- At $399, it’s a steal.
Fujifilm XF 16mm f2.8 R WR Cons:
- Not much to be honest with you. I’ve been sitting here for the last ten minutes trying to think of something I don’t like about this lens.
Fujifilm XF 16mm f2.8 R WR Verdict:
If you’re looking for a 24mm equivalent for your Fuji, I think the XF 16mm f2.8 R WR lens is a fantastic option. It’s made well, it’s weather sealed, it’s very compact, and image quality is excellent. At $399, I think it’s a steal.
↑This was taken at f4, 1/500s, and 640 ISO.
↑I thought the shadows here were really cool. My settings were f5.6, 1/480s, and 160 ISO.
Truthfully, I have no desire for the XF 16mm f1.4, now that this one has been released. It’s not that the f1.4 version is a bad lens. On the contrary, I still feel it’s one of the best in the Fujifilm lineup. It’s just I simply don’t need an f1.4 version of a 24mm equivalent, and I remember even saying to myself (I think I might’ve written in the review as well) that I’d love a more compact option. I know this is not the case for everyone, which is totally cool, but for me, it’s a wide angle lens; I’m simply not going to use that f1.4 or even f2 that often. I don’t need the fastest wide angles in the world. A lens like the XF 16mm f2.8 is something I’m going to be using for casual shooting, street shooting, and environmental portraiture where I usually stop the lens down anyway. When it comes to a wide angle lens, this might not be true for everyone but for me, I’d rather have something very compact with fast autofocus, that’s discreet, sharp, and easy to use. It also doesn’t hurt that I’d end up saving a bunch of cash as well if I purchased this lens :).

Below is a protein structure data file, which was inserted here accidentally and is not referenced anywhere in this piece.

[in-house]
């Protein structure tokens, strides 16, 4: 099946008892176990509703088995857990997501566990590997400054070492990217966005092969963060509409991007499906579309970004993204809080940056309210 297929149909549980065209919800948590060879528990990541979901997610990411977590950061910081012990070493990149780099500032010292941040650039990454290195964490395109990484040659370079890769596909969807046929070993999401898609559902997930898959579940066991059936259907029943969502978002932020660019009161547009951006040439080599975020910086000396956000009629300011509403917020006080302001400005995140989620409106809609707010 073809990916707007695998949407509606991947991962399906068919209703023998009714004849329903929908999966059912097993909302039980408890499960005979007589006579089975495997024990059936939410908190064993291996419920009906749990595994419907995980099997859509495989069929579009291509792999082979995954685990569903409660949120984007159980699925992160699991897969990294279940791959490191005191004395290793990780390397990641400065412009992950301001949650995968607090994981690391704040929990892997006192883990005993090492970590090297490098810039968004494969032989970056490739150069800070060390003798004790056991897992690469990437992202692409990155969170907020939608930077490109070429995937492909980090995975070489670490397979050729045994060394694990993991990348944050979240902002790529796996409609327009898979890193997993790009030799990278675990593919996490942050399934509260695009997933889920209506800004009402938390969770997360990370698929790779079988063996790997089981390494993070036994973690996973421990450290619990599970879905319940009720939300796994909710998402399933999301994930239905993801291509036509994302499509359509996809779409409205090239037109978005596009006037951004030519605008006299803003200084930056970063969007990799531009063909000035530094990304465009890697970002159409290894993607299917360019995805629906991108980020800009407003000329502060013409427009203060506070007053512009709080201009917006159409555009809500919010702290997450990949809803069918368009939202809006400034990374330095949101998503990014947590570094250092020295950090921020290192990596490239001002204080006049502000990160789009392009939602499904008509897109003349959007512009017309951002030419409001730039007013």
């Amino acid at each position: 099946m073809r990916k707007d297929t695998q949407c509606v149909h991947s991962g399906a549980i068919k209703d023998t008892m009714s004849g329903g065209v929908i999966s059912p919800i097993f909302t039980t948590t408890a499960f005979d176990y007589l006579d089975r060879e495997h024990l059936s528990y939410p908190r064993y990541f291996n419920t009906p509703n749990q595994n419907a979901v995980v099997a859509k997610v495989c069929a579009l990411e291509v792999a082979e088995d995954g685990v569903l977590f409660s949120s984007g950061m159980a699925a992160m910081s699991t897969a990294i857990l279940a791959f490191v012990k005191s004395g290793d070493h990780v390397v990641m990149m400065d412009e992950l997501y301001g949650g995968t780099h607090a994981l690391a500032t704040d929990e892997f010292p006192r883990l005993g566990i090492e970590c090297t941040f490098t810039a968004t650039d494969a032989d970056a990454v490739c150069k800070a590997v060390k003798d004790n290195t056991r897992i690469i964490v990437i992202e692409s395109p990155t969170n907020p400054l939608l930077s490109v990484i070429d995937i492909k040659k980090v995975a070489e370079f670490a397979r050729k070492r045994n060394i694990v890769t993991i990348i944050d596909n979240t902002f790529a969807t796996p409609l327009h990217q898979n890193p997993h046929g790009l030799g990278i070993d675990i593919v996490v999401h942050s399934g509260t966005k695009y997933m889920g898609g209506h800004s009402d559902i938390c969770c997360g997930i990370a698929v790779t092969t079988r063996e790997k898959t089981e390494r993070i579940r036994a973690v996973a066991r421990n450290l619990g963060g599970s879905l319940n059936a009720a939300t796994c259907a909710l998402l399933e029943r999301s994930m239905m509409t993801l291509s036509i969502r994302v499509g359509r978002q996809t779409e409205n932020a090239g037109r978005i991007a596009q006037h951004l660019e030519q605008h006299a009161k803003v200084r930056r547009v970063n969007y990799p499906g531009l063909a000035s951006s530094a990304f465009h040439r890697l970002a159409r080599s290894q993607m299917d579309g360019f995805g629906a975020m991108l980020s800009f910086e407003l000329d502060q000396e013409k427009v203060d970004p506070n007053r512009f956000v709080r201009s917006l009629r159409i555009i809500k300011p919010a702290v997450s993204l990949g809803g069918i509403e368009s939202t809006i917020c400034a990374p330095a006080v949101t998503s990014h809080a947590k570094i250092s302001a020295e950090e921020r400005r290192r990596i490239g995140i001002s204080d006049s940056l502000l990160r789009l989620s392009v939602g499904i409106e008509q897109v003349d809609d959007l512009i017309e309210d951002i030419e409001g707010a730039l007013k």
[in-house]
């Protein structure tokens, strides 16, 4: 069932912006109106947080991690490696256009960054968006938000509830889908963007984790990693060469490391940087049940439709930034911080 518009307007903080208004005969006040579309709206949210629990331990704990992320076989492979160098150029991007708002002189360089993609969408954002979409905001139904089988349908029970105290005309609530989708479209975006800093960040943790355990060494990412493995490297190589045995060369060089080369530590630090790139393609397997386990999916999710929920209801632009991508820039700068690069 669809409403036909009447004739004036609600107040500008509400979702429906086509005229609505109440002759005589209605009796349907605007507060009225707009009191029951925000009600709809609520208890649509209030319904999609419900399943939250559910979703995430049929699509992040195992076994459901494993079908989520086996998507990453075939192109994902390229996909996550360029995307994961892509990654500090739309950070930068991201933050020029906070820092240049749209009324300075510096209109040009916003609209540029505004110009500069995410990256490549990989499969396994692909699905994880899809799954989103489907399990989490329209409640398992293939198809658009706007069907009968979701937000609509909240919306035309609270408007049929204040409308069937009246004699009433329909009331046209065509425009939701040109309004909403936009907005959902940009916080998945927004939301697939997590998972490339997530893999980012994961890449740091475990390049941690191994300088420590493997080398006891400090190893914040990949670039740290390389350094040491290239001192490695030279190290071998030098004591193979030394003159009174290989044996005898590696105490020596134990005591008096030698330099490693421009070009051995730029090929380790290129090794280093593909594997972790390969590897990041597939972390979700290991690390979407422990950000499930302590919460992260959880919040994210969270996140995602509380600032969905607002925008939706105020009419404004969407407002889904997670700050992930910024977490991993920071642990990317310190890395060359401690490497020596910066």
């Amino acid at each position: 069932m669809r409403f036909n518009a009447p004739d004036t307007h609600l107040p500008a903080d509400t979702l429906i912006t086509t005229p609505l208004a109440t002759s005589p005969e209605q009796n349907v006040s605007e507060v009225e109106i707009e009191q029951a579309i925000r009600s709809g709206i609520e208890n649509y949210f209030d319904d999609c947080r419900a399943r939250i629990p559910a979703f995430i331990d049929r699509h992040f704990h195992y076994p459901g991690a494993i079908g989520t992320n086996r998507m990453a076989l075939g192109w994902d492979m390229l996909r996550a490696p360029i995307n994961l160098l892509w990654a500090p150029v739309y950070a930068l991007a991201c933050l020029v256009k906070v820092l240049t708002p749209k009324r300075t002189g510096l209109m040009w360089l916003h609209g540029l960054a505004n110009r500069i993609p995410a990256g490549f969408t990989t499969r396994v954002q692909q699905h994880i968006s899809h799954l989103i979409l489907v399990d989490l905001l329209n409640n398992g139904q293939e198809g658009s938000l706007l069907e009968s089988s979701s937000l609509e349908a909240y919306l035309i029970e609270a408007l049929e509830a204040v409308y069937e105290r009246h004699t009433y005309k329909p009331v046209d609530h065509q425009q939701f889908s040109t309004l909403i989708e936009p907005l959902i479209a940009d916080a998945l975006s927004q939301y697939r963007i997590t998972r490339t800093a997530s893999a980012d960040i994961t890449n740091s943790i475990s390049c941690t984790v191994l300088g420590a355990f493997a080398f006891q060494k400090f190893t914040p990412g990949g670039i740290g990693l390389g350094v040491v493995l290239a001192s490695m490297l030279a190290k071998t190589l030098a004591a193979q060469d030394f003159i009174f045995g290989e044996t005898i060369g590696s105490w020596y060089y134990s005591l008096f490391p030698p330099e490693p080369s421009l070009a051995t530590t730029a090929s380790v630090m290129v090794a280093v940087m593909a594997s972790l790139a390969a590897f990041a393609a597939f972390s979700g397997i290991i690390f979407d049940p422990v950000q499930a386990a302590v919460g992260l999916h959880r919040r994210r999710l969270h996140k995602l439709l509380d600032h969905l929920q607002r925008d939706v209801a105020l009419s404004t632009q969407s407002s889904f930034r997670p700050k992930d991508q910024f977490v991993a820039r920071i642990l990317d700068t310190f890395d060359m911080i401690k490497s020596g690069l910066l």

↑ This was taken at 200 ISO, f8. The shutter speed was 1/250s.
↑ While I only used the X-T30 to review the XF 16mm f2.8, I thought I’d post a pic of how the lens looks like attached to the X-T3.
So, if I was in the market for a 24mm equivalent for my Fuji, I may think the f1.4 version is fantastic but this is the one I would buy, love, and I wouldn’t have any regrets about it. This is a great little lens, and I’m glad Fujifilm released it. Highly recommended!